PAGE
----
An 84-year-old Iranian-American who has been detained in Iran for more than five years has undergone surgery to clear a blockage in an artery to his brain, his lawyer said on October 26.
The surgery on Baquer Namazi took place in a hospital in Iran three weeks after the United States called on Iran to allow Namazi to travel to the United States for medical care and to be with his family. “Today, Baquer Namazi was forced to undergo surgery in Iran to clear life-threatening blockage in the arteries to his brain," attorney Jared Genser said on Twitter. "Though I celebrate the surgery's success, I continue to call on Iran to allow Baquer travel abroad, where he can recover safely.”
Namazi is expected to remain in the intensive care unit for two more days and then be transferred to a general recovery ward before being released, Genser said in a statement, describing Namazi as awake but “groggy.” Genser said that although the family was grateful that the operation went well, they still have “dire concerns” about the quality of care available in Iran and the threat of exposure to COVID-19.
He reiterated his demand that Iran permit Namazi to leave the country immediately so that he can receive “care most conducive to a successful recovery” and reunite with his family after nearly six years. Earlier this month, U.S. envoy for Iran Robert Malley called on Iran to allow Namazi to travel. Namazi’s son Babak Namazi also appealed for his father’s release, begging Iran “to let him spend whatever small amount of time he has left with his family.” Namazi, a former UNICEF official, was detained in 2016 when he traveled to Tehran to try to win the release of another son, Siamak Namazi, a businessman arrested in Iran months earlier. Both Baquer and Siamak Namazi were sentenced to 10 years in prison on what the United States and United Nations say were trumped-up spying charges. An Iranian court early last year commuted Baquer Namazi's sentence, but his lawyers said authorities have refused to issue the dual U.S.-Iranian an Iranian passport, which he needs to leave the country because Iran does not recognize dual nationality.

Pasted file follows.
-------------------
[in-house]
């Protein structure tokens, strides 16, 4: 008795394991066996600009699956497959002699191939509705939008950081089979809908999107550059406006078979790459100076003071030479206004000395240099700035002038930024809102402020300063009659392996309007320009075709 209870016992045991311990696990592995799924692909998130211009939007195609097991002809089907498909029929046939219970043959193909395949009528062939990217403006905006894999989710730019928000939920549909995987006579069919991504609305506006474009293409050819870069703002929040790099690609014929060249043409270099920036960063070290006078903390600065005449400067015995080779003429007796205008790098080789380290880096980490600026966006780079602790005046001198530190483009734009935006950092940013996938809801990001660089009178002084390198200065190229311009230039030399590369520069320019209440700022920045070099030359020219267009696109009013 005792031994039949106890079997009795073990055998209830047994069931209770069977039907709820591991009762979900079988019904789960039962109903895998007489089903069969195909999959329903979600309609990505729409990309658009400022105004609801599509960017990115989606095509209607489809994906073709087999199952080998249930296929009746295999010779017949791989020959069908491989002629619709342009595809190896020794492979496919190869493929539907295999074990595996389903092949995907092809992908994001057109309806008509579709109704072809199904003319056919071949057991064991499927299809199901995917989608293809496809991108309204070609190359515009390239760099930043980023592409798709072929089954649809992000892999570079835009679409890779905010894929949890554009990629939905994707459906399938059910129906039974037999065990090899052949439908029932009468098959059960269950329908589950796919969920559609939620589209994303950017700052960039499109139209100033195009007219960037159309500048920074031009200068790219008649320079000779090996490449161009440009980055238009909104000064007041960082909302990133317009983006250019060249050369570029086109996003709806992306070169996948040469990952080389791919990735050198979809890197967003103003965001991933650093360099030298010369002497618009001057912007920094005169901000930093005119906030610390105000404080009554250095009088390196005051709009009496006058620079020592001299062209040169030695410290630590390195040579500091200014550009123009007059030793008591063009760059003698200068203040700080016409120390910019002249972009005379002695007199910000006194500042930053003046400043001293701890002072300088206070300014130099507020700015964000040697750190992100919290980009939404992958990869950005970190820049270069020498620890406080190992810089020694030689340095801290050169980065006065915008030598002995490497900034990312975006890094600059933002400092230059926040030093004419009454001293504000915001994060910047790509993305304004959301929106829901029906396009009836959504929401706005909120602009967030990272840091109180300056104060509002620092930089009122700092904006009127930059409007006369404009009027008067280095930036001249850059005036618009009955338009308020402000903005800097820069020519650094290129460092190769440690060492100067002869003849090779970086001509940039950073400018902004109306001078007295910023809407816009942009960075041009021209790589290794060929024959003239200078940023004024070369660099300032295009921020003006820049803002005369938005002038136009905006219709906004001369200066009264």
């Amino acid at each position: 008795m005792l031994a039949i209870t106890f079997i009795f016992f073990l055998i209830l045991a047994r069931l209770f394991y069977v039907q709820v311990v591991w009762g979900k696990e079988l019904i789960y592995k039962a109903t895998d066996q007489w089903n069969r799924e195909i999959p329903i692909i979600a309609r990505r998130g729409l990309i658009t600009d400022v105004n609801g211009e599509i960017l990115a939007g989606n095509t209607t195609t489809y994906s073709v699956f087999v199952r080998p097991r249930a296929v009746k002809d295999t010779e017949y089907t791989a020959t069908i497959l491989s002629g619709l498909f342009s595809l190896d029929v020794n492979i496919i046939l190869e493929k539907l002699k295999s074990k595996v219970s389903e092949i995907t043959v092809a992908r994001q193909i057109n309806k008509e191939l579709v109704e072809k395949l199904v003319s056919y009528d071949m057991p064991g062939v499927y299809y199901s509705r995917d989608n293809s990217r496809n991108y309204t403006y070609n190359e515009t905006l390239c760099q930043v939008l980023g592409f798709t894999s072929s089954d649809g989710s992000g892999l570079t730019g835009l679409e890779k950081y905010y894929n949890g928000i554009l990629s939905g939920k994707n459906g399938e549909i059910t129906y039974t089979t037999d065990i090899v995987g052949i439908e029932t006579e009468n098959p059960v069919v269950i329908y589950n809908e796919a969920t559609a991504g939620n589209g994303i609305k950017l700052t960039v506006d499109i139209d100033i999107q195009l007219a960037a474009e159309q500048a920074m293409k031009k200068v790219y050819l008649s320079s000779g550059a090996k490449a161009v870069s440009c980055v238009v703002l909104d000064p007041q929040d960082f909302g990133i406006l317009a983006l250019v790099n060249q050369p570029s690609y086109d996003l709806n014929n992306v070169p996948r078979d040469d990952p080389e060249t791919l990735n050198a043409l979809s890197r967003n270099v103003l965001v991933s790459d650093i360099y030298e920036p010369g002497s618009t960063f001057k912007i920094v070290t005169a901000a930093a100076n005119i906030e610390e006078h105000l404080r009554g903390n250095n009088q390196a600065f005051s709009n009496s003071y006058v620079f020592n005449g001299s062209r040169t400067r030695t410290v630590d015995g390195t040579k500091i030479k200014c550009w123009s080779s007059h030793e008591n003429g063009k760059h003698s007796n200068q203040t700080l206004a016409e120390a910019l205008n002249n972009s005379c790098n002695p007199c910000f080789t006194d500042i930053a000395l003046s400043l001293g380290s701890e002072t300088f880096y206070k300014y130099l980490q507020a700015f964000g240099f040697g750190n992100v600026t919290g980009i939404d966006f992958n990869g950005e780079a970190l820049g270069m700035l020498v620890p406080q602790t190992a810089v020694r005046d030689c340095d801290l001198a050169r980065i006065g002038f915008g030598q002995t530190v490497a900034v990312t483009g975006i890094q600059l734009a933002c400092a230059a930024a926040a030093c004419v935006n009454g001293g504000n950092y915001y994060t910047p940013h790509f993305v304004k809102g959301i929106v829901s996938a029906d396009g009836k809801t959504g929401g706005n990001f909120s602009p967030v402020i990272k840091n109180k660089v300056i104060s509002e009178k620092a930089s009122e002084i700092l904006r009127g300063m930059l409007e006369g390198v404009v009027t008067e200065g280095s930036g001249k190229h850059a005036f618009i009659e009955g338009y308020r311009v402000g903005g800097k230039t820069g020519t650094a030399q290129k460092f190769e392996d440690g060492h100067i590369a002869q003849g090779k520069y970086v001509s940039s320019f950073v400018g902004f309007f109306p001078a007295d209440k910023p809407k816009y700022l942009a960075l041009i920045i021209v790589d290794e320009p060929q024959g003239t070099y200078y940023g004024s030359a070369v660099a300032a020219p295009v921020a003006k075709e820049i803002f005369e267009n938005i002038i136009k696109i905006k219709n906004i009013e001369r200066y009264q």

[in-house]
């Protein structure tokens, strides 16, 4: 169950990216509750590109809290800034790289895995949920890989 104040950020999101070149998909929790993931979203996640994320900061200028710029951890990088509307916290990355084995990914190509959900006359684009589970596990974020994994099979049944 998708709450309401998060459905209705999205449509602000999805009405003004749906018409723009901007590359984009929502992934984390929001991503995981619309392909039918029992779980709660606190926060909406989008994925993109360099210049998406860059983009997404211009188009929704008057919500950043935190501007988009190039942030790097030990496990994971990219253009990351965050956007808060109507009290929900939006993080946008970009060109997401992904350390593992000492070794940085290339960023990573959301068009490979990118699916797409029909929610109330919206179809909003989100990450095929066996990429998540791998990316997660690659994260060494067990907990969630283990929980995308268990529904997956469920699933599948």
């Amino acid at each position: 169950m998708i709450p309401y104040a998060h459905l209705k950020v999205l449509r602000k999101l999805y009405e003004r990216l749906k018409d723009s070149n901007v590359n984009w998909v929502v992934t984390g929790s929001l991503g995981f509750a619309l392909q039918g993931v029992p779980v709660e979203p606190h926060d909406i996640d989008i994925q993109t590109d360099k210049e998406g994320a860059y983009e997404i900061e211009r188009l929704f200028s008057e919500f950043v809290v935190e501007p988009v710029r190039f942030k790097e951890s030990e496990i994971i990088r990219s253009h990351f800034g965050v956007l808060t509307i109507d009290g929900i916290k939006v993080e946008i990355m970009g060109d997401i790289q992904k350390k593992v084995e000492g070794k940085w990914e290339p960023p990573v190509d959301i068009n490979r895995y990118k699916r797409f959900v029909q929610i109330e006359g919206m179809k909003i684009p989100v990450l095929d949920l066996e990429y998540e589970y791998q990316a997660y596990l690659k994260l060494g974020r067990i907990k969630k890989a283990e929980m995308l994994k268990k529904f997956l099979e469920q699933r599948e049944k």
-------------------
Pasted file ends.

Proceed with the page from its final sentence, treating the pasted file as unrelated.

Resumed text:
Genser submitted a brief earlier this month to the United Nations saying Iran's actions violated Namazi's rights.
Siamak Namazi, 50, is still serving the sentence for alleged collaboration with a hostile government. His family strenuously denies the charges and says he was harshly interrogated about his past connections with U.S. institutions. The United States and Iran have had no diplomatic relations since the aftermath of the 1979 Islamic Revolution.